Vitamin D status and parathyroid hormone levels in relation to blood pressure: a population-based study in older men and women
Version of Record online: 19 FEB 2007
Journal of Internal Medicine
Volume 261, Issue 6, pages 558–565, June 2007
How to Cite
Snijder, M. B., Lips, P., Seidell, J. C., Visser, M., Deeg, D. J. H., Dekker, J. M. and Van Dam, R. M. (2007), Vitamin D status and parathyroid hormone levels in relation to blood pressure: a population-based study in older men and women. Journal of Internal Medicine, 261: 558–565. doi: 10.1111/j.1365-2796.2007.01778.x
- Issue online: 19 FEB 2007
- Version of Record online: 19 FEB 2007
- blood pressure;
- 25-hydroxyvitamin D;
- parathyroid hormone;
- vitamin D
Background. Evidence is accumulating that the vitamin D endocrine system has physiological functions beyond bone health including a role in the regulation of blood pressure. Effects of poor vitamin D status on blood pressure may be mediated by elevated parathyroid hormone (PTH) levels.
Aim. To evaluate whether serum 25-hydroxyvitamin D [25(OH)D] and PTH levels are independently associated with blood pressure in a population-based study of older men and women.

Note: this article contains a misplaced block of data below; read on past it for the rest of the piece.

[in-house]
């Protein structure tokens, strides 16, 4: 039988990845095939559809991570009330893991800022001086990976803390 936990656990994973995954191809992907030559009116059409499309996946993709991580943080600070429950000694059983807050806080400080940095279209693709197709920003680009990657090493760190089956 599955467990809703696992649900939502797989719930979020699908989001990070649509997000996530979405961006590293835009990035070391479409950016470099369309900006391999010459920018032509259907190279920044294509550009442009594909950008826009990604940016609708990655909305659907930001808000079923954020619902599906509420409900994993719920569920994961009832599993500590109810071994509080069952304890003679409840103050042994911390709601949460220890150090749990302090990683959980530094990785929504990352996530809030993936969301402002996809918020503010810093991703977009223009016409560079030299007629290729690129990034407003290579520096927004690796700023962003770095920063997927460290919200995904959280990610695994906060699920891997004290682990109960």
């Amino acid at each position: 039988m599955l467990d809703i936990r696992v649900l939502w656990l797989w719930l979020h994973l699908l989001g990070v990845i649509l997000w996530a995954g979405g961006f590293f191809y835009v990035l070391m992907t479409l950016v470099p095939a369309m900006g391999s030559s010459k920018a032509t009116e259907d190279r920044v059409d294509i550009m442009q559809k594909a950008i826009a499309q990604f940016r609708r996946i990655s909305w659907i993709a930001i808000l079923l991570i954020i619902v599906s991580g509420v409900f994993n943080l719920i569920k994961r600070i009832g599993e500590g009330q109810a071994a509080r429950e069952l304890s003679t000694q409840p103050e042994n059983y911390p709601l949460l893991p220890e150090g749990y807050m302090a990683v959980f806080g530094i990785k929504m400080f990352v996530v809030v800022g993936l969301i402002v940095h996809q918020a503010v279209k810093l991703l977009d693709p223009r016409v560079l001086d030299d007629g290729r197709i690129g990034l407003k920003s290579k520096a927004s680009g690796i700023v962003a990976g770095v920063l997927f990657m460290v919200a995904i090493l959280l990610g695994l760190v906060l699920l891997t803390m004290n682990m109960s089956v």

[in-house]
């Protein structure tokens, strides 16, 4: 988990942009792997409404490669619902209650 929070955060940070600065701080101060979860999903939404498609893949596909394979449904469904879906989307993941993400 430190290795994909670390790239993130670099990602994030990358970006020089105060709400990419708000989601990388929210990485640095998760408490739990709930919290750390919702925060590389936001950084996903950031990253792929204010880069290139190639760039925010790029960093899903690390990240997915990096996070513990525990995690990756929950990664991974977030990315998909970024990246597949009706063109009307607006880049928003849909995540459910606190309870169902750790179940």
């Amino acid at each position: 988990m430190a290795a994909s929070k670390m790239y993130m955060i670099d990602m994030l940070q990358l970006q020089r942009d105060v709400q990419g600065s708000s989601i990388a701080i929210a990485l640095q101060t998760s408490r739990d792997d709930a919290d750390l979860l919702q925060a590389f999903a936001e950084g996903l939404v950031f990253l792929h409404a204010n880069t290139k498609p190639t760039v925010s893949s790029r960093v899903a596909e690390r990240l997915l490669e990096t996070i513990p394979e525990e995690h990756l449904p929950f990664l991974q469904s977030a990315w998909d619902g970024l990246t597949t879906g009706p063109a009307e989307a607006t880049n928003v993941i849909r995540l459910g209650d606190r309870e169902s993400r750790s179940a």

Methods. Subjects were participants of the Longitudinal Aging Study Amsterdam, aged 65 years and older. In 1205 participants, serum 25(OH)D and PTH levels were determined and diastolic and systolic blood pressure were measured. Linear and logistic regression analyses were performed with adjustments for age, sex, region, season, lifestyle factors (physical activity, smoking, alcohol intake), and waist circumference.
Results. Serum 25(OH)D was not significantly associated with diastolic (beta 0.00, P = 0.98) or systolic (beta 0.06, P = 0.11) blood pressure. In contrast, higher ln-PTH levels were significantly associated with higher diastolic (beta 1.93, P = 0.03) and systolic (beta 4.67, P = 0.01) blood pressure. Higher PTH levels were associated with a substantially higher prevalence of hypertension (OR 2.00, 95% CI 1.31–3.06 for the highest versus the lowest quartile), whereas 25(OH)D showed no significant association (OR 0.89, 95% CI 0.47–1.69 for the lowest versus the highest 25(OH)D category).
Conclusion. These results indicate that PTH is a potentially modifiable determinant of blood pressure in the general elderly population. Serum 25(OH)D, however, was not associated with blood pressure, possibly due to the relatively high levels in our population.